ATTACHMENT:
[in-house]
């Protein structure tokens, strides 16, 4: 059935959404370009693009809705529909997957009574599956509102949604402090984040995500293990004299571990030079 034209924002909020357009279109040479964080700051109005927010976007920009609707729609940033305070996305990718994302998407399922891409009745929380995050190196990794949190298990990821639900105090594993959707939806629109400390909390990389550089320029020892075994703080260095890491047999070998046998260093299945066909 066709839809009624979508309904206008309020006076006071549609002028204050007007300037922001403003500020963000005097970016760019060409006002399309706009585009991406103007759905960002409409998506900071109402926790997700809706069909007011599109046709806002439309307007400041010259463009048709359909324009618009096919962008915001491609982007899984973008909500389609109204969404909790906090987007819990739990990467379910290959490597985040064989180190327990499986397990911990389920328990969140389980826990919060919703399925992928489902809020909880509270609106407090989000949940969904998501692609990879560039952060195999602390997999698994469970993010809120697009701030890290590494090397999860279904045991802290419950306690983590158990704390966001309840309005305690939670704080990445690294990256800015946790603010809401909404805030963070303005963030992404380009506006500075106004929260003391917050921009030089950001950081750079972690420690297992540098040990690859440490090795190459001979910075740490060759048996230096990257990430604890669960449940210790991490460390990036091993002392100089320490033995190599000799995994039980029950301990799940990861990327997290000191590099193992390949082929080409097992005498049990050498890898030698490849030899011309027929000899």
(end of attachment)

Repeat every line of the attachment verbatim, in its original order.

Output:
[in-house]
């Protein structure tokens, strides 16, 4: 059935959404370009693009809705529909997957009574599956509102949604402090984040995500293990004299571990030079 034209924002909020357009279109040479964080700051109005927010976007920009609707729609940033305070996305990718994302998407399922891409009745929380995050190196990794949190298990990821639900105090594993959707939806629109400390909390990389550089320029020892075994703080260095890491047999070998046998260093299945066909 066709839809009624979508309904206008309020006076006071549609002028204050007007300037922001403003500020963000005097970016760019060409006002399309706009585009991406103007759905960002409409998506900071109402926790997700809706069909007011599109046709806002439309307007400041010259463009048709359909324009618009096919962008915001491609982007899984973008909500389609109204969404909790906090987007819990739990990467379910290959490597985040064989180190327990499986397990911990389920328990969140389980826990919060919703399925992928489902809020909880509270609106407090989000949940969904998501692609990879560039952060195999602390997999698994469970993010809120697009701030890290590494090397999860279904045991802290419950306690983590158990704390966001309840309005305690939670704080990445690294990256800015946790603010809401909404805030963070303005963030992404380009506006500075106004929260003391917050921009030089950001950081750079972690420690297992540098040990690859440490090795190459001979910075740490060759048996230096990257990430604890669960449940210790991490460390990036091993002392100089320490033995190599000799995994039980029950301990799940990861990327997290000191590099193992390949082929080409097992005498049990050498890898030698490849030899011309027929000899």